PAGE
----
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Identifying Risk Factors for Shiga Toxin–producing Escherichia coli by Payment Information - Vol. 18 No. 1 - January 2012 - Emerging Infectious Disease journal - CDC

Identifying Risk Factors for Shiga Toxin–producing Escherichia coli by Payment Information - Vol. 18 No. 1 - January 2012 - Emerging Infectious Disease journal - CDC

Volume 18, Number 1—January 2012


Identifying Risk Factors for Shiga Toxin–producing Escherichia coli by Payment Information

Suggested citation for this article
To the Editor: During May and June 2011, a large outbreak of hemolytic uremic syndrome (HUS) and diarrhea caused by Shiga toxin–producing Escherichia coli (STEC) occurred, centered on northern Germany (1,2). Early on, salads and raw vegetables were suspected to be food vehicles (3). Also in May, the staff department of a local company informed the Health Protection Authority in Frankfurt in southwestern Germany about the rapidly increasing number of patients with bloody diarrhea and HUS among employees at 2 company office sites. Both sites were served by cafeterias run by the same caterer. Main dishes were prepared in the cafeterias’ kitchens and differed between the 2 sites. However, in both cafeterias various fresh foods from a salad bar and fruits, desserts, and daily asparagus dishes originated from the caterer’s main kitchen. The salad bar included 30 items. Suspecting that this outbreak was linked to the one in northern Germany, we conducted an outbreak investigation to confirm the epidemiologic link to focus epidemiologic and traceback investigations.
Figure A1
Figure A1. Patients with Shiga toxin–producing Escherichia coli/hemolytic uremic syndrome (STEC/HUS) by onset of diarrhea and cafeteria visit (location A or B) during STEC/HUS outbreak at a company in Frankfurt, Germany, 2011 (N...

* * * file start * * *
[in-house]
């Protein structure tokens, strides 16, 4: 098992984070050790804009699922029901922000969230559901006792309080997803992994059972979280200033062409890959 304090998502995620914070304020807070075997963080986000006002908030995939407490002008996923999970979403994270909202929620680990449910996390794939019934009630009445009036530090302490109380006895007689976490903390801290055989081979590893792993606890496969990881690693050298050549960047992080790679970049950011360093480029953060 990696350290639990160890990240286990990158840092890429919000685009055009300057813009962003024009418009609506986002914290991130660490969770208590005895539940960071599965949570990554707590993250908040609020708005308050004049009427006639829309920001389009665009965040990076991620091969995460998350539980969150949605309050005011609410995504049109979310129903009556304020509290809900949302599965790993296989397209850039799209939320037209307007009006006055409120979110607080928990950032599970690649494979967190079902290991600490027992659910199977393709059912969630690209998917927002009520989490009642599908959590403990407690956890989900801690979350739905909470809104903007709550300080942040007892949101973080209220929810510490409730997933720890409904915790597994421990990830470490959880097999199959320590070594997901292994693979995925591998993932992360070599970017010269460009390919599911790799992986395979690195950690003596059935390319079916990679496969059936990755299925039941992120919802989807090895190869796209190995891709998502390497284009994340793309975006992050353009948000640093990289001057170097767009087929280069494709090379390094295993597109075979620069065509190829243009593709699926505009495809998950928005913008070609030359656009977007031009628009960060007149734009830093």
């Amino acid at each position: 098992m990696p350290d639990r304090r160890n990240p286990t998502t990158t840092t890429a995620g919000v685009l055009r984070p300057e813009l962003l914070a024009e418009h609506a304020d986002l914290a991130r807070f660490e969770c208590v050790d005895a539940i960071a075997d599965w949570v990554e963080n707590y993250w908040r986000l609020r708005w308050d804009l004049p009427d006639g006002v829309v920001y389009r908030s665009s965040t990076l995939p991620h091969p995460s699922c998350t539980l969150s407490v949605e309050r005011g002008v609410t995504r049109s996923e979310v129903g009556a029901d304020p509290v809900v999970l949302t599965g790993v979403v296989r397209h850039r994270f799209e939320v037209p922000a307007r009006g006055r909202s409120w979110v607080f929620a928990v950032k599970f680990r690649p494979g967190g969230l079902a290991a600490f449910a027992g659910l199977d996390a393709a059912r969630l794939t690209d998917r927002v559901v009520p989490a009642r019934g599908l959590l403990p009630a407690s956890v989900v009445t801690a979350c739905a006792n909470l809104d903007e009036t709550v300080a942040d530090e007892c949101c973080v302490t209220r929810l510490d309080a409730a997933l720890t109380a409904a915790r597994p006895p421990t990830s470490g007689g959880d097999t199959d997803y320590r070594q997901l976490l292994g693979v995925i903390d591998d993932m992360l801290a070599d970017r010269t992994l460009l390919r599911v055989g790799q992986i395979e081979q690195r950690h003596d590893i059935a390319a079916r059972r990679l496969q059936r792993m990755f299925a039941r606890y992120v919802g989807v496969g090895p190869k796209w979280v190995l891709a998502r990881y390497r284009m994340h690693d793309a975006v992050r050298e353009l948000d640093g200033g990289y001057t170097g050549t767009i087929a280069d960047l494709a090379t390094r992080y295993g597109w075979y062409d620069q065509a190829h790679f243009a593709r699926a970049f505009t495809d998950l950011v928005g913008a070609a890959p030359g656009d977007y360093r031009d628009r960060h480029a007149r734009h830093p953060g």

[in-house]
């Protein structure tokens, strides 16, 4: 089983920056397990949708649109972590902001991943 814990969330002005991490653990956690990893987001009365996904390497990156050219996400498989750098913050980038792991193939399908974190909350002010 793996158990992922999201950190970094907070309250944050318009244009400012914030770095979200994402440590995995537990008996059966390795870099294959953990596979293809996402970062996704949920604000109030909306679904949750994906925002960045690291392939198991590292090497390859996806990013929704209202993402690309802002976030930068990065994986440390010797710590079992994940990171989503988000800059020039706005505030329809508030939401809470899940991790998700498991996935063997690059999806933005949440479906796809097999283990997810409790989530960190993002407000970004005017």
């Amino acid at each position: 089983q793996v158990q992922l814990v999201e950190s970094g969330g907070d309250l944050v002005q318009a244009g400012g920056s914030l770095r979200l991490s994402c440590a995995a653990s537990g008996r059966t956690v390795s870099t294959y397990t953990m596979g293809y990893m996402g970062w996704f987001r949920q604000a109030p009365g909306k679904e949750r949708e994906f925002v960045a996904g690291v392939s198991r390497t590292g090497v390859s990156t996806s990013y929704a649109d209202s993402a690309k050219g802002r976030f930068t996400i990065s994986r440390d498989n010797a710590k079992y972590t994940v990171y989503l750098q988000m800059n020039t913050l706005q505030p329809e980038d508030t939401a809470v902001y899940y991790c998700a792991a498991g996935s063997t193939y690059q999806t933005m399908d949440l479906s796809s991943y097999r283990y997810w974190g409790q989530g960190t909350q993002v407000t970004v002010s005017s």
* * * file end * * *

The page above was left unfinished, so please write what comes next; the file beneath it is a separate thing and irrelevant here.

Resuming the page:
A face-to-face survey among hospitalized employees and by email among all other employees was conducted, which included personal details, symptoms, and information about general food eaten at the cafeterias. We defined outbreak cases as infections in employees of the company at 1 of the 2 sites who by May 23, 2011, were either hospitalized with bloody diarrhea or HUS or who self-reported onset of bloody diarrhea from May 8 through May 23. A total of 320 persons responded to the survey, and 285 (89%) of 320 of the responders stated they used the cafeterias; 60 employees fulfilled our case definition. Case-patients’ median age was 33 years (range 22–60 years); 36 (60%) of 60 were female. Thirty case-patients were hospitalized; HUS developed in 18 (30%) (Figure A1). Disease onsets occurred over 9 days. Beginning and magnitude of the outbreak were not different between cafeteria locations. Bacteriologic diagnostics for 11 patients yielded results that are compatible with the outbreak strain (4).
We used billing data from the cafeterias’ obligatory cashless payment system to ascertain risk factors for disease. A nested case–control study design was chosen, limited to a fraction of the cohort to obtain rapid risk estimates. Exposures included were purchases of any fruit, salad bar item, dessert, or asparagus dish in either cafeteria from May 2 through May 13. On the basis of customer identification numbers, the caterer provided billing information for persons with early cases (n = 23). Controls were randomly chosen persons from the caterer’s database whose disease status was checked against the survey information (n = 30) and who did not report symptoms of diarrhea (nonbloody), vomiting, or nausea during the same period. Univariable logistic regression was performed.